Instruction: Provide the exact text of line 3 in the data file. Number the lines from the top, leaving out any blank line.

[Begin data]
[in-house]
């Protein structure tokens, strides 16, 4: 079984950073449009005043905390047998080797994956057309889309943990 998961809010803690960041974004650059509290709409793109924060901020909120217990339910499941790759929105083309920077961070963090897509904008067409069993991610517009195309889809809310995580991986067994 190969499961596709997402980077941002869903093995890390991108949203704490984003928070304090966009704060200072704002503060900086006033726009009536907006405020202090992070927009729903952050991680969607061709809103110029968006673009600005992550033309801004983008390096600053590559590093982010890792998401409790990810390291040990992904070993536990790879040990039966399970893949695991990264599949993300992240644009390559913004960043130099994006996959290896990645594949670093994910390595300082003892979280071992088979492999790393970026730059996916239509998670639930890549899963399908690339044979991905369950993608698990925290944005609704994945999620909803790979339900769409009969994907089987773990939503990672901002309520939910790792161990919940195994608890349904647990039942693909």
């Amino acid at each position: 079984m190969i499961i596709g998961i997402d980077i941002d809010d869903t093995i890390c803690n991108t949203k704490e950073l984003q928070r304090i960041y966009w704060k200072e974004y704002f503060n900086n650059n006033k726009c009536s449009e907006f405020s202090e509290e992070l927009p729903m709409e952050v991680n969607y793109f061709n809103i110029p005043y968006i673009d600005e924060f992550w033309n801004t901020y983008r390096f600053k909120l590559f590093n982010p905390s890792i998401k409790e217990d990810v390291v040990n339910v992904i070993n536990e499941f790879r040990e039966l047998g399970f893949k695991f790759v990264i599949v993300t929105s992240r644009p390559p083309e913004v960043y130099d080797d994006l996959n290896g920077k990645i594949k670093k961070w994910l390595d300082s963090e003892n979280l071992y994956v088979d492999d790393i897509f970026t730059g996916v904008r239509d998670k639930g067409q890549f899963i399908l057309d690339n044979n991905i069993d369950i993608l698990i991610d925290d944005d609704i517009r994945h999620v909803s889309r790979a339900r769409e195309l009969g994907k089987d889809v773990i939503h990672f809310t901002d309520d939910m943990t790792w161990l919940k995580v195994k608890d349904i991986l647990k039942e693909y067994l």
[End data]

């Amino acid at each position: 079984m190969i499961i596709g998961i997402d980077i941002d809010d869903t093995i890390c803690n991108t949203k704490e950073l984003q928070r304090i960041y966009w704060k200072e974004y704002f503060n900086n650059n006033k726009c009536s449009e907006f405020s202090e509290e992070l927009p729903m709409e952050v991680n969607y793109f061709n809103i110029p005043y968006i673009d600005e924060f992550w033309n801004t901020y983008r390096f600053k909120l590559f590093n982010p905390s890792i998401k409790e217990d990810v390291v040990n339910v992904i070993n536990e499941f790879r040990e039966l047998g399970f893949k695991f790759v990264i599949v993300t929105s992240r644009p390559p083309e913004v960043y130099d080797d994006l996959n290896g920077k990645i594949k670093k961070w994910l390595d300082s963090e003892n979280l071992y994956v088979d492999d790393i897509f970026t730059g996916v904008r239509d998670k639930g067409q890549f899963i399908l057309d690339n044979n991905i069993d369950i993608l698990i991610d925290d944005d609704i517009r994945h999620v909803s889309r790979a339900r769409e195309l009969g994907k089987d889809v773990i939503h990672f809310t901002d309520d939910m943990t790792w161990l919940k995580v195994k608890d349904i991986l647990k039942e693909y067994l």